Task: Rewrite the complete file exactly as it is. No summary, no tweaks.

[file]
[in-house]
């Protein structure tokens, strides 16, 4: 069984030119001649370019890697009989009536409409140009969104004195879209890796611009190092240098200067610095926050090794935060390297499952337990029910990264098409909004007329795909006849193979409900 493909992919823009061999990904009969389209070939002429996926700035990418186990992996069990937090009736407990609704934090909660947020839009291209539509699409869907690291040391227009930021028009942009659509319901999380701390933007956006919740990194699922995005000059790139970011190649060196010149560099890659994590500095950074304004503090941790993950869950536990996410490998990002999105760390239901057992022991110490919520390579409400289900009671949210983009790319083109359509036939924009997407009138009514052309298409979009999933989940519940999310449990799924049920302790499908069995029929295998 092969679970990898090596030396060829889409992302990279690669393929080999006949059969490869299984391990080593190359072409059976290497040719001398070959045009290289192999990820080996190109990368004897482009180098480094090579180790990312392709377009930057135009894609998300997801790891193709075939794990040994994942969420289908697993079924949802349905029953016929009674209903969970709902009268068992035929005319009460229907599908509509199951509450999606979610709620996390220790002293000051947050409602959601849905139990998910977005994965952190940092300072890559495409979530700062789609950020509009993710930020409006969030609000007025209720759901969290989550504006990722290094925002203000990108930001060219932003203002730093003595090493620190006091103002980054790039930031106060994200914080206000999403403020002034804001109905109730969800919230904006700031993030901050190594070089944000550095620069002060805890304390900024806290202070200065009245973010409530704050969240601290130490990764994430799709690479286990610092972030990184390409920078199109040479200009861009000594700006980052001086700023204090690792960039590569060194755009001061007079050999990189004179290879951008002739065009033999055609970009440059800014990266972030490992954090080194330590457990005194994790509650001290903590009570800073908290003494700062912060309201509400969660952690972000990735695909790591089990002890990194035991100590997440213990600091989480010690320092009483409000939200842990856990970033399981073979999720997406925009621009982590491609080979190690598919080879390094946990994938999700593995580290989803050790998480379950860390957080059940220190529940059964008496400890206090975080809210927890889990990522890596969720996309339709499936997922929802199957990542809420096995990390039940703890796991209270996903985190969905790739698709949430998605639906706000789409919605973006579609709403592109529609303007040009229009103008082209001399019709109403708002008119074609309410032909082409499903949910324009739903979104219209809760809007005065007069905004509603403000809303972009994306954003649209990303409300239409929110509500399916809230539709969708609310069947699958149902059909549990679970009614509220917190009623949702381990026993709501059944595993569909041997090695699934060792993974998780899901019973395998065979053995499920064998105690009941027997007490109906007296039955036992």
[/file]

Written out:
[in-house]
């Protein structure tokens, strides 16, 4: 069984030119001649370019890697009989009536409409140009969104004195879209890796611009190092240098200067610095926050090794935060390297499952337990029910990264098409909004007329795909006849193979409900 493909992919823009061999990904009969389209070939002429996926700035990418186990992996069990937090009736407990609704934090909660947020839009291209539509699409869907690291040391227009930021028009942009659509319901999380701390933007956006919740990194699922995005000059790139970011190649060196010149560099890659994590500095950074304004503090941790993950869950536990996410490998990002999105760390239901057992022991110490919520390579409400289900009671949210983009790319083109359509036939924009997407009138009514052309298409979009999933989940519940999310449990799924049920302790499908069995029929295998 092969679970990898090596030396060829889409992302990279690669393929080999006949059969490869299984391990080593190359072409059976290497040719001398070959045009290289192999990820080996190109990368004897482009180098480094090579180790990312392709377009930057135009894609998300997801790891193709075939794990040994994942969420289908697993079924949802349905029953016929009674209903969970709902009268068992035929005319009460229907599908509509199951509450999606979610709620996390220790002293000051947050409602959601849905139990998910977005994965952190940092300072890559495409979530700062789609950020509009993710930020409006969030609000007025209720759901969290989550504006990722290094925002203000990108930001060219932003203002730093003595090493620190006091103002980054790039930031106060994200914080206000999403403020002034804001109905109730969800919230904006700031993030901050190594070089944000550095620069002060805890304390900024806290202070200065009245973010409530704050969240601290130490990764994430799709690479286990610092972030990184390409920078199109040479200009861009000594700006980052001086700023204090690792960039590569060194755009001061007079050999990189004179290879951008002739065009033999055609970009440059800014990266972030490992954090080194330590457990005194994790509650001290903590009570800073908290003494700062912060309201509400969660952690972000990735695909790591089990002890990194035991100590997440213990600091989480010690320092009483409000939200842990856990970033399981073979999720997406925009621009982590491609080979190690598919080879390094946990994938999700593995580290989803050790998480379950860390957080059940220190529940059964008496400890206090975080809210927890889990990522890596969720996309339709499936997922929802199957990542809420096995990390039940703890796991209270996903985190969905790739698709949430998605639906706000789409919605973006579609709403592109529609303007040009229009103008082209001399019709109403708002008119074609309410032909082409499903949910324009739903979104219209809760809007005065007069905004509603403000809303972009994306954003649209990303409300239409929110509500399916809230539709969708609310069947699958149902059909549990679970009614509220917190009623949702381990026993709501059944595993569909041997090695699934060792993974998780899901019973395998065979053995499920064998105690009941027997007490109906007296039955036992």